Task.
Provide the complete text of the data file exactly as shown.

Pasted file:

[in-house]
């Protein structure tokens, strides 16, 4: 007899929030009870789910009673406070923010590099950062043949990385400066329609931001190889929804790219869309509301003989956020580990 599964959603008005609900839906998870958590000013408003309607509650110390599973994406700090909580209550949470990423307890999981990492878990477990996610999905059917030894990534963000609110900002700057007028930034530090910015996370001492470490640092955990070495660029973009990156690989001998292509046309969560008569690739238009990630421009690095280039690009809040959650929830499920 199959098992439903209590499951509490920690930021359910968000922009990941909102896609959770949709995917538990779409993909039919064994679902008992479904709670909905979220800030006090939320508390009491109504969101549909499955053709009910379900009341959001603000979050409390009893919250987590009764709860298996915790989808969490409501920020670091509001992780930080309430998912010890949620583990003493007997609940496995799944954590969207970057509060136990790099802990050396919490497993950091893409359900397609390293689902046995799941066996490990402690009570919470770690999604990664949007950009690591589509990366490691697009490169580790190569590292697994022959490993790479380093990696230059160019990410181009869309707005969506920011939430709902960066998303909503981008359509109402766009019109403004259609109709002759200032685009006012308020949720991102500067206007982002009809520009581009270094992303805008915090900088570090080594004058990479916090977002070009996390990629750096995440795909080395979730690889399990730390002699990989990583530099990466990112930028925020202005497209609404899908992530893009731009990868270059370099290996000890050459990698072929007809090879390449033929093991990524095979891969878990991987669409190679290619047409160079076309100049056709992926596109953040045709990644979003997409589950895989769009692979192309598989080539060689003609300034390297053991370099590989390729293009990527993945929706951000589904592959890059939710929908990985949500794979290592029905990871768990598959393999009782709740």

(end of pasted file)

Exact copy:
[in-house]
């Protein structure tokens, strides 16, 4: 007899929030009870789910009673406070923010590099950062043949990385400066329609931001190889929804790219869309509301003989956020580990 599964959603008005609900839906998870958590000013408003309607509650110390599973994406700090909580209550949470990423307890999981990492878990477990996610999905059917030894990534963000609110900002700057007028930034530090910015996370001492470490640092955990070495660029973009990156690989001998292509046309969560008569690739238009990630421009690095280039690009809040959650929830499920 199959098992439903209590499951509490920690930021359910968000922009990941909102896609959770949709995917538990779409993909039919064994679902008992479904709670909905979220800030006090939320508390009491109504969101549909499955053709009910379900009341959001603000979050409390009893919250987590009764709860298996915790989808969490409501920020670091509001992780930080309430998912010890949620583990003493007997609940496995799944954590969207970057509060136990790099802990050396919490497993950091893409359900397609390293689902046995799941066996490990402690009570919470770690999604990664949007950009690591589509990366490691697009490169580790190569590292697994022959490993790479380093990696230059160019990410181009869309707005969506920011939430709902960066998303909503981008359509109402766009019109403004259609109709002759200032685009006012308020949720991102500067206007982002009809520009581009270094992303805008915090900088570090080594004058990479916090977002070009996390990629750096995440795909080395979730690889399990730390002699990989990583530099990466990112930028925020202005497209609404899908992530893009731009990868270059370099290996000890050459990698072929007809090879390449033929093991990524095979891969878990991987669409190679290619047409160079076309100049056709992926596109953040045709990644979003997409589950895989769009692979192309598989080539060689003609300034390297053991370099590989390729293009990527993945929706951000589904592959890059939710929908990985949500794979290592029905990871768990598959393999009782709740």